[2.] Over a period of years, in each of which it could have raised objections, the petitioner failed to act with due care in this case. Cf Pacific Conference v. Dept. of Rev., 7 OTR 429 (1978). The petitioner's reason for failing to exhaust its administrative remedies is not acceptable, and such failure forecloses the court's jurisdiction. Erwin v. Dept. of Rev. et al, 7 OTR 539, 544-545 (1978).
As above stated, the petitioner did file a claim for a refund with the County Commissioners of Marion County on July 24, 1975, relying upon ORS 311.806, the pertinent parts of which read:
"(1) The county court shall refund to a taxpayer, out of the general fund, taxes collected by an assessor or tax collector pursuant to a levy of the assessor or of any taxing district or tax levying body plus interest thereon as provided in ORS 311.812, in the following cases:
"* * * * *
"(b) Whenever taxes are collected against real or personal property not within the jurisdiction of the tax levying body; or
"(c) Whenever any person, through excusable neglect, or through an error subject to correction under ORS 311.205 [relating to clerical errors only] pays taxes on property in excess of the amount legally chargeable thereon, and then only in the amount of money collected in excess of the amount actually due; * * *."
No objection has been raised to the petitioner's following this procedural route. However, the petitioner's claim was rejected by the county commissioners on January 7, 1976, upon advice of counsel, and, upon appeal to the Department of Revenue, the petitioner eventually agreed that the department did not have jurisdiction to hear the claim on its merits. The reason for this decision has not been stated but it appears that ORS 203.200 is applicable. It reads:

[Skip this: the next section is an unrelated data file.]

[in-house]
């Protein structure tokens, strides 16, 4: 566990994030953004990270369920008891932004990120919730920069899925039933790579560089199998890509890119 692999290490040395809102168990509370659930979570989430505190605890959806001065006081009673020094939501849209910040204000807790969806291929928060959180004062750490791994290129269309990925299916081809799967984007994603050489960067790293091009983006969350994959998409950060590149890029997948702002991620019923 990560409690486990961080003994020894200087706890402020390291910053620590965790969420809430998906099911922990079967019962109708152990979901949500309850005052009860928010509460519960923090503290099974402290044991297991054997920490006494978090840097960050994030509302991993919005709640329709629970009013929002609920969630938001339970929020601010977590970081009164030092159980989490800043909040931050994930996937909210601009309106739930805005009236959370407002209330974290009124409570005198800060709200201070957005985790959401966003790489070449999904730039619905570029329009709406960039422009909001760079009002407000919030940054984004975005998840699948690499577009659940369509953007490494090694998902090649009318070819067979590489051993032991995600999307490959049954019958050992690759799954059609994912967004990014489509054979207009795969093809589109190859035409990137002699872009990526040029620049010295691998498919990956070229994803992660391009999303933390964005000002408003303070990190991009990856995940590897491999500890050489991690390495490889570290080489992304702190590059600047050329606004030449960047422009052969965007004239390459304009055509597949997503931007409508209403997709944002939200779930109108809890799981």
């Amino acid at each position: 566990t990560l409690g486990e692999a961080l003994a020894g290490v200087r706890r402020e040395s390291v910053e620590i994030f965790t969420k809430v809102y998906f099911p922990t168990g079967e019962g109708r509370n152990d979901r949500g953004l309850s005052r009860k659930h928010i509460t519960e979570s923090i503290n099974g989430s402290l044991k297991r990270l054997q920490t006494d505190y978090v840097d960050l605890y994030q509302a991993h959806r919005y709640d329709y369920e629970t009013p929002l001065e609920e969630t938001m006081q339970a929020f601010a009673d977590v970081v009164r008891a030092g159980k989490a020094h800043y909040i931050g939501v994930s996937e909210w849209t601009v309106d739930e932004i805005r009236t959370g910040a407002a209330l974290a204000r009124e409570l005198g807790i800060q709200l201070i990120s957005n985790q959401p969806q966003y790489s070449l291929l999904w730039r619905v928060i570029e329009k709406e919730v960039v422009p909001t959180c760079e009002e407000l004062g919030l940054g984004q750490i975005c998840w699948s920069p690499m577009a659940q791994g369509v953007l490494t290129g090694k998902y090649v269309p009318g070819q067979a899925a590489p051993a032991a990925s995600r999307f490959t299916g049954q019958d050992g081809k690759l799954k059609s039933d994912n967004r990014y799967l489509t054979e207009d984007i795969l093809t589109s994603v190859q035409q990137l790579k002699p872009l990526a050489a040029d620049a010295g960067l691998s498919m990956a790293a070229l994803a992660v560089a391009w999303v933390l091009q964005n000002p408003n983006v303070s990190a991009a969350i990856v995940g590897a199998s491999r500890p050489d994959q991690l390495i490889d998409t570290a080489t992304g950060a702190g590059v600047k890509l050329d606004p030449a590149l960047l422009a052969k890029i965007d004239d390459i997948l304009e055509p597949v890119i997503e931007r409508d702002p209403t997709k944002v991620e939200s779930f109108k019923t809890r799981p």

"The decisions of the county court made in the transaction of county business shall be reviewed only upon the writ of review provided by the civil procedure statutes."
In arguing that it did not omit an opportunity to use the legal remedy available to it, prior to appealing to this court, the petitioner has contended that a writ of review is required only for decisions made in "the transaction of county business" and that a refund of taxes is not included in the items listed as "county business" in ORS 203.120.
[5.] Petitioner's statutory construction appears to be a narrow one. The Oregon Supreme Court resisted a similar limiting attempt in Russell v. Crook County Court, 75 Or. 168, 177, 145 P. 653, 146 P. 806, 808-809 (1915), when it stated, in referring to county business:
"* * * It is fair to presume that, when the framers of the Constitution used this term, they meant to include all business pertaining to the county as a corporate entity, and, if this be so, it is not in the power of the legislature to limit its meaning by definition. * * *"